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I often get asked why I rarely review mineral sunscreens. The answer is simple: I usually absolutely hate them. But I do get that if you live in the US or have very reactive skin, they might be your only option, which is why today we will talk about the NIOD Survival 30, a tinted mineral sunscreen that I don’t hate.
I don’t love it either, but it has some perks that even I, as a sunscreen snob, need to acknowledge.
So without further ado, here is my NIOD Survival 30 review: The good, the bad and the ugly!
What NIOD Survival 30 claims
Silicone-Dispersed UV minerals in a network defense system, designed for all skin tones.
They claim blue light protection, antioxidant benefits and, arguably most important in a sunscreen, SPF 30 with PA +++, meaning a PPD of 8 – 16 or “good protection against UVA” as opposed to PA++++ being “very good protection against UVA”.
(More info: UVA protection- How is it measured?)
Facts about NIOD Survival 30
Prize and size
One bottle contains 30 ml and is available for 35 $ on the website here. It is vegan and comes with a pump.
Texture and smell
This sunscreen has the texture of a lotion and a slightly nutty scent, even though it is nut-free as the website states.
The tint is definitely cool in undertone and rather light, as you can see in the video below it makes even my light complexion look a little ashy, so I wouldn’t necessarily agree that it works on all skin tones as claimed.
Upon application it feels silky, much nicer than other mineral sunscreens I have tried, but heavier than my beloved chemical ones.
How to use the NIOD Survival 30
Sunscreen goes on as the last step in your morning routine and needs to be used liberally in order to get the protection claimed on the bottle. (More info: How much sunscreen do I need for my face?)
The problem with tinted sunscreens is often that if you apply enough, it looks weird. I measured out how much was needed to get the SPF 30 – which is still less than I prefer to wear daily – and if I applied that much, it looked as if I had caked on foundation and felt sticky and a little uncomfortable. The trick here is to wait for 15-20 minutes after which, as you can see in the video, the Survival 30 did sink in and did actually look quite natural and skin like in finish. Not in color though, but I could make that work by warming it up with blush and bronzer.
After around six hours I could see the pigment breaking up around the chin and nose area, just like foundation usually does, and by the end of the day it was gone with some orangey leftovers around the hairline and eyebrows.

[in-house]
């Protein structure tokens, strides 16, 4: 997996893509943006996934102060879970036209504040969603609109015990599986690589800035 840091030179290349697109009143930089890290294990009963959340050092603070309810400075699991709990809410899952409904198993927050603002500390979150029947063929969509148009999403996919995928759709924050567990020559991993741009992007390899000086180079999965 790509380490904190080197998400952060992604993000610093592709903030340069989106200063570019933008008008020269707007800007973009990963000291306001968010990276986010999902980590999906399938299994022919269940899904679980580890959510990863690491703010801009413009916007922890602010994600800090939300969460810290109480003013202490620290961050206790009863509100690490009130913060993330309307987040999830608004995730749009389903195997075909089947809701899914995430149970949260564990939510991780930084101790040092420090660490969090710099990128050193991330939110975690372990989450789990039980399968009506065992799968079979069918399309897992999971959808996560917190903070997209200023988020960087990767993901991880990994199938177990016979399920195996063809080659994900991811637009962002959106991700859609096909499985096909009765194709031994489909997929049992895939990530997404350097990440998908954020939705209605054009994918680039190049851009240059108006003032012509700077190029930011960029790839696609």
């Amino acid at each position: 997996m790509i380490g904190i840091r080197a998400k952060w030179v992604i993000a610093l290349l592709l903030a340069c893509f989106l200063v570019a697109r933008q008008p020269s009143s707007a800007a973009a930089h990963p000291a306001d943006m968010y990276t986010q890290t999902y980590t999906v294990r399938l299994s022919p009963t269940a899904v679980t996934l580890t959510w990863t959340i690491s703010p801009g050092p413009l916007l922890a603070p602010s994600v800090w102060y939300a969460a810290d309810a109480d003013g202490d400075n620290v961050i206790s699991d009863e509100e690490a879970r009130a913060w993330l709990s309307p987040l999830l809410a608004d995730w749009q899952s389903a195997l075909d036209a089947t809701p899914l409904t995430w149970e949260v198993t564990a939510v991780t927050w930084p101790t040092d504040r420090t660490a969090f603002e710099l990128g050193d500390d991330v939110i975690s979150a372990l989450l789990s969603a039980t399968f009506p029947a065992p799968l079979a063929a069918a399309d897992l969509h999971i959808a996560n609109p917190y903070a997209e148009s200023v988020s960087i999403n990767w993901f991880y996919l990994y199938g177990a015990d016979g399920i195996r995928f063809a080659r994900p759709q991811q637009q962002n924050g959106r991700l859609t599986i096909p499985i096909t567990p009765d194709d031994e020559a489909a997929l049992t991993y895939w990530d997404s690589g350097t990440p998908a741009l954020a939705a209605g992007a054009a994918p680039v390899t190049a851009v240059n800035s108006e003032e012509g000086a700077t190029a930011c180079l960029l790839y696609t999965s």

I didn’t like it particularly for reapplication throughout the day as it had a tendency to roll off then, but could make it work when using a beautyblender. Still it didn’t feel very comfortable on the skin.
(More info: 5 ways to reapply SPF on top of makeup)
Ingredients of NIOD Survival 30
Hover the mouse over an ingredient for short explanation. Read more on INCIDecoder.
It combines Zinc Oxide and Titanium Dioxide dispersed in silicones which are probably responsible for the silky feel upon application and, as Cyclopentasiloxane tends to evaporate from the skin, for the change in finish and feel after a while. There is also some Glycerin and a ton of antioxidants, for example Tomato Fruit Extract and Superoxide Dismutase, alongside several Amino Acids.
Now I want my sunscreen to primarily be sun protection, but we know that antioxidants enhance the sun protective properties of UV filters, so they are a welcome addition.
Does it live up to its claims?
Parts of them.
It is mineral sunscreen dispersed in silicones, but I can’t see this working for all skin tones.
How does it compare to…
DRMTLGY Tinted SPF 46
DRMTLGY feels a little richer upon application, but needs a similar amount of time to sink in and has the same, skin like finish after it did. Where NIOD looks too ashy on me, DRMTLGY is too dark and looks slightly orange, but again, I could make both work.
DRMTLGY has a higher protection against UVB rays, but doesn’t give a PA rating and uses a mixture between mineral (Zinc Oxide) and chemical (Octinoxate) filters.
Full review of the DRMTLGY Tinted SPF 46 coming soon.
Would I repurchase and which skin types do I recommend the NIOD Survival 30 to?
As you might have guessed, I would not repurchase, both because the color doesn’t work for me and because I prefer chemical filters due to their more elegant texture. I also think this is pretty expensive for a sunscreen, especially as it only contains 30 ml of product.
If you are set on using mineral filters only though, need an “office sunscreen” to wear mostly indoors and can make the color work for you, this is one of the few options I would consider recommending.
Shop my favorite sunscreens here
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